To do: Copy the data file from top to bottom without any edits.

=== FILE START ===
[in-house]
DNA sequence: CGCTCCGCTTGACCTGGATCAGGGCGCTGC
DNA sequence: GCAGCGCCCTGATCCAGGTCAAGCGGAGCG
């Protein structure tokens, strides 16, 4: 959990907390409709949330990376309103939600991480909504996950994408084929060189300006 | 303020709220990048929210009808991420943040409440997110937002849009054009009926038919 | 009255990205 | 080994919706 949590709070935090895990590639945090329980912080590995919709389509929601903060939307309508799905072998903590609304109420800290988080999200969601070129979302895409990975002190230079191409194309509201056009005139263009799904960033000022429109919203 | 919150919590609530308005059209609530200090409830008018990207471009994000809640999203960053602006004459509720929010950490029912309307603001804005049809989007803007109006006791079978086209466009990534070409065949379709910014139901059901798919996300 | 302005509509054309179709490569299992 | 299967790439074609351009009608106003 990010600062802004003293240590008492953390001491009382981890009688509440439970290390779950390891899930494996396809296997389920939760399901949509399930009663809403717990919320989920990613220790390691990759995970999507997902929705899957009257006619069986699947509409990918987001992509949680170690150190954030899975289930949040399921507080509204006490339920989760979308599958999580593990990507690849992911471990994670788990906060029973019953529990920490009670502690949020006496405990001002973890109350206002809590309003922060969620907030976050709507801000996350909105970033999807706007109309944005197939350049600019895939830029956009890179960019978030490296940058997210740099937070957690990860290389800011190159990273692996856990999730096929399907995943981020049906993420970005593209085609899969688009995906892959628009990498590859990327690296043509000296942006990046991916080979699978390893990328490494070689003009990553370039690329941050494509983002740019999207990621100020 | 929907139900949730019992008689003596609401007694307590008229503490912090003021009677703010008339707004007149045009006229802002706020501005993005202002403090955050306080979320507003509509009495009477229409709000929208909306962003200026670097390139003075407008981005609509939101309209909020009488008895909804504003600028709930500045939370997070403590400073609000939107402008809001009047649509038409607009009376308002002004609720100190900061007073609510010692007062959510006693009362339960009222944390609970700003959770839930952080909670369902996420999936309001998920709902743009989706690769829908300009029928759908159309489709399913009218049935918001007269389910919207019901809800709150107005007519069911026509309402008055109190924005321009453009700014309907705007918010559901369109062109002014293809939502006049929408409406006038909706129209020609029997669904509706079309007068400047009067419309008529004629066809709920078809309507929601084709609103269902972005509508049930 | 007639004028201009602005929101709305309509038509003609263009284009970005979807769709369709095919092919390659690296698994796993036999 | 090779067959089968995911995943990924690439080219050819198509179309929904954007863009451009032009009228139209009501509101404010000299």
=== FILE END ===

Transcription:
[in-house]
DNA sequence: CGCTCCGCTTGACCTGGATCAGGGCGCTGC
DNA sequence: GCAGCGCCCTGATCCAGGTCAAGCGGAGCG
């Protein structure tokens, strides 16, 4: 959990907390409709949330990376309103939600991480909504996950994408084929060189300006 | 303020709220990048929210009808991420943040409440997110937002849009054009009926038919 | 009255990205 | 080994919706 949590709070935090895990590639945090329980912080590995919709389509929601903060939307309508799905072998903590609304109420800290988080999200969601070129979302895409990975002190230079191409194309509201056009005139263009799904960033000022429109919203 | 919150919590609530308005059209609530200090409830008018990207471009994000809640999203960053602006004459509720929010950490029912309307603001804005049809989007803007109006006791079978086209466009990534070409065949379709910014139901059901798919996300 | 302005509509054309179709490569299992 | 299967790439074609351009009608106003 990010600062802004003293240590008492953390001491009382981890009688509440439970290390779950390891899930494996396809296997389920939760399901949509399930009663809403717990919320989920990613220790390691990759995970999507997902929705899957009257006619069986699947509409990918987001992509949680170690150190954030899975289930949040399921507080509204006490339920989760979308599958999580593990990507690849992911471990994670788990906060029973019953529990920490009670502690949020006496405990001002973890109350206002809590309003922060969620907030976050709507801000996350909105970033999807706007109309944005197939350049600019895939830029956009890179960019978030490296940058997210740099937070957690990860290389800011190159990273692996856990999730096929399907995943981020049906993420970005593209085609899969688009995906892959628009990498590859990327690296043509000296942006990046991916080979699978390893990328490494070689003009990553370039690329941050494509983002740019999207990621100020 | 929907139900949730019992008689003596609401007694307590008229503490912090003021009677703010008339707004007149045009006229802002706020501005993005202002403090955050306080979320507003509509009495009477229409709000929208909306962003200026670097390139003075407008981005609509939101309209909020009488008895909804504003600028709930500045939370997070403590400073609000939107402008809001009047649509038409607009009376308002002004609720100190900061007073609510010692007062959510006693009362339960009222944390609970700003959770839930952080909670369902996420999936309001998920709902743009989706690769829908300009029928759908159309489709399913009218049935918001007269389910919207019901809800709150107005007519069911026509309402008055109190924005321009453009700014309907705007918010559901369109062109002014293809939502006049929408409406006038909706129209020609029997669904509706079309007068400047009067419309008529004629066809709920078809309507929601084709609103269902972005509508049930 | 007639004028201009602005929101709305309509038509003609263009284009970005979807769709369709095919092919390659690296698994796993036999 | 090779067959089968995911995943990924690439080219050819198509179309929904954007863009451009032009009228139209009501509101404010000299």